basement causing suction on basment door
I know the title sound wierd..... but here is an explination...
yesterday, had the AC running (it's been almost 90 degrees for 2 days now ugh) and went to go downstairs as I started to pull on the basement entry door (its in the houses foyer) i noticed this suction effect on it... so I stopped and let go and the door pulled itself shut... wierd... pulled it past 6 inches from closed and nothing.... put it about 3 - 4 inches and it slowly closed itself fully.... something is pulling air from the 1st floor down the basement steps and towards the furnance I am assuming... the basment has two cold air returns in it right now (its 2/3rds finished, with the furnance room unfinished)... I have been in the process of sealing the holes in the basement and rim joists so its probably better sealed then it ever was in the past... because there was absoutly no insulation in the basement or rim joists (we dont do that now days in new houses... its all insulated..)
the one room downstairs has three vents in it for air from the supply... all come off 6" branches straight from the supply plenum and go into a drop ceiling tile difuser (the 2'x2' ones that just sit in the grid with a mesh covering)... the bathroom has 1 of these and the game room has a single 6" round baffel (not sure why its a different one but thats how they did it, and just one of them! for a room the same size as the 1st room with three)...
right now about half of them are partly shut to keep some of the cold air upstairs... the basement is freezing!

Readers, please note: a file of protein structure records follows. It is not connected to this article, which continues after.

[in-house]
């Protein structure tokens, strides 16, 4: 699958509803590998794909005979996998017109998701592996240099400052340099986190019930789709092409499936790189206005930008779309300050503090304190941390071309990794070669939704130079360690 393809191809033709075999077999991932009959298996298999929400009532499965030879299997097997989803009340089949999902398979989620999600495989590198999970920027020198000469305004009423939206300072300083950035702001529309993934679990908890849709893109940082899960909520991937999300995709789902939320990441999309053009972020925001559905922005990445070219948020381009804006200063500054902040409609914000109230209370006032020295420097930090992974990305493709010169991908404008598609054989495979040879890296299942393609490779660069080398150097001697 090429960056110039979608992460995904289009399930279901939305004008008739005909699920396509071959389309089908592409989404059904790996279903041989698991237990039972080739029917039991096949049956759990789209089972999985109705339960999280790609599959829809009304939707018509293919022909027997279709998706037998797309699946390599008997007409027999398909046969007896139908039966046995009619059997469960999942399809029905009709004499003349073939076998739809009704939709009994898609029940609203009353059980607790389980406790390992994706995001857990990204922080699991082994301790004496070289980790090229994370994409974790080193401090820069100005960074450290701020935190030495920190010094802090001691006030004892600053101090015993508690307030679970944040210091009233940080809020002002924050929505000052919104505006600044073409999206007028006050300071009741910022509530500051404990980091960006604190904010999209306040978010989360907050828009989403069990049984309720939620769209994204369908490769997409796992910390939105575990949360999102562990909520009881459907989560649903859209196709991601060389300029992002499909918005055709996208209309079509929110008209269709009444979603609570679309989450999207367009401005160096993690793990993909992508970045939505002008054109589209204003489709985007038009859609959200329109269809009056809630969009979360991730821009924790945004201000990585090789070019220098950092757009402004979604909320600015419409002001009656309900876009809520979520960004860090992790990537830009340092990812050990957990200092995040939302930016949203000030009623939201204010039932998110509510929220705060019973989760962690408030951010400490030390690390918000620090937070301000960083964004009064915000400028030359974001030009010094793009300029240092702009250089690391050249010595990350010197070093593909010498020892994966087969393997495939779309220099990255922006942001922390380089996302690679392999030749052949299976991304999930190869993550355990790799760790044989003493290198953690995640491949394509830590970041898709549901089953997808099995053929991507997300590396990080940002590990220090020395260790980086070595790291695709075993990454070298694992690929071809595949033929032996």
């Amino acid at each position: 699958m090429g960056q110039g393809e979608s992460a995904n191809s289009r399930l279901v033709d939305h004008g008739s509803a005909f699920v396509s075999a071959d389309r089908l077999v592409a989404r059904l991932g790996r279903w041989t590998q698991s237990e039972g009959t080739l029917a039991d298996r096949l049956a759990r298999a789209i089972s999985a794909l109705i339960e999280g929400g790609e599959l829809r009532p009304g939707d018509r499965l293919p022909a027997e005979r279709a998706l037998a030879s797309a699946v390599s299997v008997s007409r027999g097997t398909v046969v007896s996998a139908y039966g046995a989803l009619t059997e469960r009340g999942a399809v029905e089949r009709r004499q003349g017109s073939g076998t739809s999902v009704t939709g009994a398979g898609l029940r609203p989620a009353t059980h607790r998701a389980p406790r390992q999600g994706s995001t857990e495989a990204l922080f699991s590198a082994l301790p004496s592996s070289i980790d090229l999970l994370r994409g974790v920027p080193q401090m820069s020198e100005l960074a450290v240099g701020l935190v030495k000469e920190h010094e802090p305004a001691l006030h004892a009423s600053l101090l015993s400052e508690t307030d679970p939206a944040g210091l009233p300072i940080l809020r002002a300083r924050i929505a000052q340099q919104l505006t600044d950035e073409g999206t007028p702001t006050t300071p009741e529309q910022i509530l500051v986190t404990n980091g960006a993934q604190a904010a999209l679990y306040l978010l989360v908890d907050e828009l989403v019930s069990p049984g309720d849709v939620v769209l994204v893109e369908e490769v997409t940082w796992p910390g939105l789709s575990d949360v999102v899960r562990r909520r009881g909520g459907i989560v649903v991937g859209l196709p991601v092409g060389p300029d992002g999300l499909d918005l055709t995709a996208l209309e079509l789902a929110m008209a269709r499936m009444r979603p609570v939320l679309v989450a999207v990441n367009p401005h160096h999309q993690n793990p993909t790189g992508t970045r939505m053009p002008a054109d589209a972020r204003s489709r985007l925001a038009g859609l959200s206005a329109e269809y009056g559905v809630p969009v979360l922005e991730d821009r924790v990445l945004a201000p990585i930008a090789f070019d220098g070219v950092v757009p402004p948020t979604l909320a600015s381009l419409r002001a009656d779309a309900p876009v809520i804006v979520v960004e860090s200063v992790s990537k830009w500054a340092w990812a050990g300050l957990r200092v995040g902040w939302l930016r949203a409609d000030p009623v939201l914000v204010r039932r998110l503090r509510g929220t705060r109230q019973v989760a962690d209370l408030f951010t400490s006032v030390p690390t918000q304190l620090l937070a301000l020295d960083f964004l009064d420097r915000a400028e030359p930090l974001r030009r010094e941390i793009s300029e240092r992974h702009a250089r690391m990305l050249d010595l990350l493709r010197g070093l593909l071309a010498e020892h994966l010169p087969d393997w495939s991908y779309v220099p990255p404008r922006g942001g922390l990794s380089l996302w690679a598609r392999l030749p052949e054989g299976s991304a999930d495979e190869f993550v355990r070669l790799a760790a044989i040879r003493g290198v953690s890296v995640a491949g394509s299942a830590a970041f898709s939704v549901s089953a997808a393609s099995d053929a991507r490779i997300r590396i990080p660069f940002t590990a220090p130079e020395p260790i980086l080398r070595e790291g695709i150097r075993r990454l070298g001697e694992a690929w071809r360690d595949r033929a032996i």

is this a case of pulling more air then pushing in the basement or is there a problem? the 1st return is littearly right off the furnance... some explaination of this..
the furnance in the furnance room is right against (not littearly) the wall for the center large room in the basement, they ran a 8" duct straight from the boot of the return plenum to the wall (About 1 ft of duct) into a wall joist box they made out of that cardboard like foil faced HVAC board then on the other side of the wall they put a 8x14" grill... which also transfers a TON of noise from the burnance blower motor right into that room... but this return also has the most suction of all the returns in the house....
anyone see any glaring problems with this? or why this is causing the door to pull itself closed?
Anything I can do about the return duct littearly on the other side of the furnace? would it help moving it to the other side of the room as a drop from the return line? the sound is very annoying and I think we are losing most of our return air return from the 1st and 2nd floor to this return... if I cover it up with masking tape the returns upstairs seem to suck a lot more air.....
Your basement returns are pulling more air, then your supplies are delivering to those rooms.
Your first floor is probably a bit short on return also.
Post pics of the return set up at the plenum, and at that wall.
I have yet to get pics of this, been very busy lately....
I just noticed the other day that the return vents in the 2nd floor are barely sucking anything not even enough to hold a tissue on the wall vent... but the basement vents are sucking as much as a vacume cleaner seems to.... is there any way to balance the return vents? they put no dampers or anything on the returns.. just have the fast and cheap way of doing it with the wall grill... using a joist cavity as a duct and attaching it to a return plenum basically.... even the second floor ones just go through the floor through the 1st floor walls as joist cavity ducts except for one which has a riser duct...
Its drawing that hard on the basement return because the return path from the second floor is much more restrictive.
Restricting the basement returns will cause more to be pulled from the first and second floor. But, it may not be able to pull enough to make up for the amount its no longer getting from the basement.
Might want to either. Run a new and larger return trunk. or, just add another return to the first floor, so that the basement returns don't pull as much, or can be dampered down.
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